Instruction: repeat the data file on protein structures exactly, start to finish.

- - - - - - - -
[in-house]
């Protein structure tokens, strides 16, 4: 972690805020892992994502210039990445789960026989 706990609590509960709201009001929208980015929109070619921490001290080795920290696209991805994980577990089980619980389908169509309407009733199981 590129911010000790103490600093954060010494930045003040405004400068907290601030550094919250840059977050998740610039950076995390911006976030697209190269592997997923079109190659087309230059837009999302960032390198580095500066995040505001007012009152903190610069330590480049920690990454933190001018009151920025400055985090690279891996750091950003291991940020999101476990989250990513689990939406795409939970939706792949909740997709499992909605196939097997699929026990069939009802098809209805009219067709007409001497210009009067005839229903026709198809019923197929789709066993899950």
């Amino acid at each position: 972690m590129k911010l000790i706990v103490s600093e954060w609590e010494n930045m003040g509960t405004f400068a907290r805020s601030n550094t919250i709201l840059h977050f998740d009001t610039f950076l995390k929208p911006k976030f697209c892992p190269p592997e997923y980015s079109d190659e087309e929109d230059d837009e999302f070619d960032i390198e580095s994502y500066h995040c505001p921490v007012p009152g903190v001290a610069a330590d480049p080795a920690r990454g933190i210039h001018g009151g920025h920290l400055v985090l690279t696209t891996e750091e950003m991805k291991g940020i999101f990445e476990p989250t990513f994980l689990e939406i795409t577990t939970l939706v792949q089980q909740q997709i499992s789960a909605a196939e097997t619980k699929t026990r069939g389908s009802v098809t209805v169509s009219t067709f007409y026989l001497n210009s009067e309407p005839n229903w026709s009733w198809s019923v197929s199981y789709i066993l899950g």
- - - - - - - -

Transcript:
[in-house]
């Protein structure tokens, strides 16, 4: 972690805020892992994502210039990445789960026989 706990609590509960709201009001929208980015929109070619921490001290080795920290696209991805994980577990089980619980389908169509309407009733199981 590129911010000790103490600093954060010494930045003040405004400068907290601030550094919250840059977050998740610039950076995390911006976030697209190269592997997923079109190659087309230059837009999302960032390198580095500066995040505001007012009152903190610069330590480049920690990454933190001018009151920025400055985090690279891996750091950003291991940020999101476990989250990513689990939406795409939970939706792949909740997709499992909605196939097997699929026990069939009802098809209805009219067709007409001497210009009067005839229903026709198809019923197929789709066993899950």
């Amino acid at each position: 972690m590129k911010l000790i706990v103490s600093e954060w609590e010494n930045m003040g509960t405004f400068a907290r805020s601030n550094t919250i709201l840059h977050f998740d009001t610039f950076l995390k929208p911006k976030f697209c892992p190269p592997e997923y980015s079109d190659e087309e929109d230059d837009e999302f070619d960032i390198e580095s994502y500066h995040c505001p921490v007012p009152g903190v001290a610069a330590d480049p080795a920690r990454g933190i210039h001018g009151g920025h920290l400055v985090l690279t696209t891996e750091e950003m991805k291991g940020i999101f990445e476990p989250t990513f994980l689990e939406i795409t577990t939970l939706v792949q089980q909740q997709i499992s789960a909605a196939e097997t619980k699929t026990r069939g389908s009802v098809t209805v169509s009219t067709f007409y026989l001497n210009s009067e309407p005839n229903w026709s009733w198809s019923v197929s199981y789709i066993l899950g």